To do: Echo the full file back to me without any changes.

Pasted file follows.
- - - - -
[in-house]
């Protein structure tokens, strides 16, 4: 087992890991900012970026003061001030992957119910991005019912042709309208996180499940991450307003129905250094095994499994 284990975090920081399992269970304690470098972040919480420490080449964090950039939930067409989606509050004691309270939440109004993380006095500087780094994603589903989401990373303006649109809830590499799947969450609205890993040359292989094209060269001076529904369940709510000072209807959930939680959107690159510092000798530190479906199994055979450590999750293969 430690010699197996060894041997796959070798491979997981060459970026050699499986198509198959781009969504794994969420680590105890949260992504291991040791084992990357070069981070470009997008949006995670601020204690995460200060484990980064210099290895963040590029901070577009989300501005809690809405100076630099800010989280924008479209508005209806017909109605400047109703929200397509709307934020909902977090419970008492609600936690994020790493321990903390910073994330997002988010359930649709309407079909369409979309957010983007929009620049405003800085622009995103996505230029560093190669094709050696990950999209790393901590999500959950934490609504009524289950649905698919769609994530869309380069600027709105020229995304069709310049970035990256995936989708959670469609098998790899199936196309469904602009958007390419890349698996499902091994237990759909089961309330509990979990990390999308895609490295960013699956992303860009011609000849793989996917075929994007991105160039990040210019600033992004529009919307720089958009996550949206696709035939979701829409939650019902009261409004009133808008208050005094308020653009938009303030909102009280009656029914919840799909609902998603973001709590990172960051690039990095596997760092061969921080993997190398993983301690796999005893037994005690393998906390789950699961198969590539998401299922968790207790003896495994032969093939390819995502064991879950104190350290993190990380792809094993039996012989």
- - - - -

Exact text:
[in-house]
């Protein structure tokens, strides 16, 4: 087992890991900012970026003061001030992957119910991005019912042709309208996180499940991450307003129905250094095994499994 284990975090920081399992269970304690470098972040919480420490080449964090950039939930067409989606509050004691309270939440109004993380006095500087780094994603589903989401990373303006649109809830590499799947969450609205890993040359292989094209060269001076529904369940709510000072209807959930939680959107690159510092000798530190479906199994055979450590999750293969 430690010699197996060894041997796959070798491979997981060459970026050699499986198509198959781009969504794994969420680590105890949260992504291991040791084992990357070069981070470009997008949006995670601020204690995460200060484990980064210099290895963040590029901070577009989300501005809690809405100076630099800010989280924008479209508005209806017909109605400047109703929200397509709307934020909902977090419970008492609600936690994020790493321990903390910073994330997002988010359930649709309407079909369409979309957010983007929009620049405003800085622009995103996505230029560093190669094709050696990950999209790393901590999500959950934490609504009524289950649905698919769609994530869309380069600027709105020229995304069709310049970035990256995936989708959670469609098998790899199936196309469904602009958007390419890349698996499902091994237990759909089961309330509990979990990390999308895609490295960013699956992303860009011609000849793989996917075929994007991105160039990040210019600033992004529009919307720089958009996550949206696709035939979701829409939650019902009261409004009133808008208050005094308020653009938009303030909102009280009656029914919840799909609902998603973001709590990172960051690039990095596997760092061969921080993997190398993983301690796999005893037994005690393998906390789950699961198969590539998401299922968790207790003896495994032969093939390819995502064991879950104190350290993190990380792809094993039996012989």